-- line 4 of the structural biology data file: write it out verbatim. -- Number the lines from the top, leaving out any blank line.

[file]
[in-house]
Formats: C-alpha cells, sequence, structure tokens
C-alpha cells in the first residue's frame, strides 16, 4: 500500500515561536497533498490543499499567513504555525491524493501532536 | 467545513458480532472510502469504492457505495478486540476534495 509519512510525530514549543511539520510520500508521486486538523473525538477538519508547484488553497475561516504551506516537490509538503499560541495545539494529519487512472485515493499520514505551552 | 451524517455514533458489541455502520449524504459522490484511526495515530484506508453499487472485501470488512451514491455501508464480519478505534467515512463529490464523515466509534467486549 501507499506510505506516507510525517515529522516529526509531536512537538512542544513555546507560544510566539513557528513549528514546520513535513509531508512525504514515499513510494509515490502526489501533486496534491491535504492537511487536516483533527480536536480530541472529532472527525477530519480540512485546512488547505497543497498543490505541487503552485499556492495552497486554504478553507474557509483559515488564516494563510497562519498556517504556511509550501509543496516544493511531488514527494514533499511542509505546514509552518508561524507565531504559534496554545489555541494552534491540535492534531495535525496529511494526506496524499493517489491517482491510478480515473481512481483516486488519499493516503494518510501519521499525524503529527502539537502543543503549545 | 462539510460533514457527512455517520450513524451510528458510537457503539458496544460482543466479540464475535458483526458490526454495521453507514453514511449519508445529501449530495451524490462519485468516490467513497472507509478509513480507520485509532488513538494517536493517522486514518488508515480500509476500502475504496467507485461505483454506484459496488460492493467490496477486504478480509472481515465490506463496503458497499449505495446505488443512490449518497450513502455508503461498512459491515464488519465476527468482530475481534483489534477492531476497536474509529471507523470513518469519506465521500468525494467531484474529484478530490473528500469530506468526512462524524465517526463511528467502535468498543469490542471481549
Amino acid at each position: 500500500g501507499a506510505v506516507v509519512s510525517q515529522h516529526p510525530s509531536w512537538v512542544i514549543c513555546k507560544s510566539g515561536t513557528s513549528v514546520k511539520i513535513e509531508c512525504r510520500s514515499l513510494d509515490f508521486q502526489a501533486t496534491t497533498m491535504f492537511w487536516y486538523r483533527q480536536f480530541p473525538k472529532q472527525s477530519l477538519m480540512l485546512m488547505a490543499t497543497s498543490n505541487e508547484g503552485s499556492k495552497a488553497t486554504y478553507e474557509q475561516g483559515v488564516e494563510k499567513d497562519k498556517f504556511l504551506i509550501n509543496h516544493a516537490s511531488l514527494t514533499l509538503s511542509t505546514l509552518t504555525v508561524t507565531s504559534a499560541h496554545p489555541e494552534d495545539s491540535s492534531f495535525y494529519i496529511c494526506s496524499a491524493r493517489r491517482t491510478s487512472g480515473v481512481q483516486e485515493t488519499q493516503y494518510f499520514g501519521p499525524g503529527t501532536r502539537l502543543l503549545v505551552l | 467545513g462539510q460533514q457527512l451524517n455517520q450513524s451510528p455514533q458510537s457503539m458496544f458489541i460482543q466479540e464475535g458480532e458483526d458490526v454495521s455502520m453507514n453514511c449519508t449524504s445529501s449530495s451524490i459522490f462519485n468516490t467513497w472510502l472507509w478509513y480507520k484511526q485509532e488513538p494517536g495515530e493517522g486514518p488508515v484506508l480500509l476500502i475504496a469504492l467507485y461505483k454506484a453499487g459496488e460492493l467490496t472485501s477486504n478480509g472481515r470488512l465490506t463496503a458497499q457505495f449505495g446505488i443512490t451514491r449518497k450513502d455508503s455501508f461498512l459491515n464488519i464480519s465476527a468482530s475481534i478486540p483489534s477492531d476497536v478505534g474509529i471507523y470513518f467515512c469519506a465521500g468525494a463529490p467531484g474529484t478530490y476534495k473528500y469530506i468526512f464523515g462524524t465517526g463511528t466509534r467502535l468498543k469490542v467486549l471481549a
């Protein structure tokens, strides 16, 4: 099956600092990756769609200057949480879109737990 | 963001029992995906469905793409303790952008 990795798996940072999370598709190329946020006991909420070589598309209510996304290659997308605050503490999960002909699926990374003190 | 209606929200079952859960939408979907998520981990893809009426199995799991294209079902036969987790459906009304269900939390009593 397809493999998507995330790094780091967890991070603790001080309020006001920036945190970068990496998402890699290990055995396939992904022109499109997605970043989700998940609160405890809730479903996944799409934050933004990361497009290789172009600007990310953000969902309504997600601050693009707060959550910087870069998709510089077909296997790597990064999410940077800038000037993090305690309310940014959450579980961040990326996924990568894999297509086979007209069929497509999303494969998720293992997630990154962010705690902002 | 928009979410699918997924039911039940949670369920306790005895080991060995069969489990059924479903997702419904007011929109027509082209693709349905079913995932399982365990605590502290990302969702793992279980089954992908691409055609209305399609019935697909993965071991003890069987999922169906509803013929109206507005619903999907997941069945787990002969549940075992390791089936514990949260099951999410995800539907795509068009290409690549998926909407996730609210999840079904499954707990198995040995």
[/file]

Amino acid at each position: 500500500g501507499a506510505v506516507v509519512s510525517q515529522h516529526p510525530s509531536w512537538v512542544i514549543c513555546k507560544s510566539g515561536t513557528s513549528v514546520k511539520i513535513e509531508c512525504r510520500s514515499l513510494d509515490f508521486q502526489a501533486t496534491t497533498m491535504f492537511w487536516y486538523r483533527q480536536f480530541p473525538k472529532q472527525s477530519l477538519m480540512l485546512m488547505a490543499t497543497s498543490n505541487e508547484g503552485s499556492k495552497a488553497t486554504y478553507e474557509q475561516g483559515v488564516e494563510k499567513d497562519k498556517f504556511l504551506i509550501n509543496h516544493a516537490s511531488l514527494t514533499l509538503s511542509t505546514l509552518t504555525v508561524t507565531s504559534a499560541h496554545p489555541e494552534d495545539s491540535s492534531f495535525y494529519i496529511c494526506s496524499a491524493r493517489r491517482t491510478s487512472g480515473v481512481q483516486e485515493t488519499q493516503y494518510f499520514g501519521p499525524g503529527t501532536r502539537l502543543l503549545v505551552l | 467545513g462539510q460533514q457527512l451524517n455517520q450513524s451510528p455514533q458510537s457503539m458496544f458489541i460482543q466479540e464475535g458480532e458483526d458490526v454495521s455502520m453507514n453514511c449519508t449524504s445529501s449530495s451524490i459522490f462519485n468516490t467513497w472510502l472507509w478509513y480507520k484511526q485509532e488513538p494517536g495515530e493517522g486514518p488508515v484506508l480500509l476500502i475504496a469504492l467507485y461505483k454506484a453499487g459496488e460492493l467490496t472485501s477486504n478480509g472481515r470488512l465490506t463496503a458497499q457505495f449505495g446505488i443512490t451514491r449518497k450513502d455508503s455501508f461498512l459491515n464488519i464480519s465476527a468482530s475481534i478486540p483489534s477492531d476497536v478505534g474509529i471507523y470513518f467515512c469519506a465521500g468525494a463529490p467531484g474529484t478530490y476534495k473528500y469530506i468526512f464523515g462524524t465517526g463511528t466509534r467502535l468498543k469490542v467486549l471481549a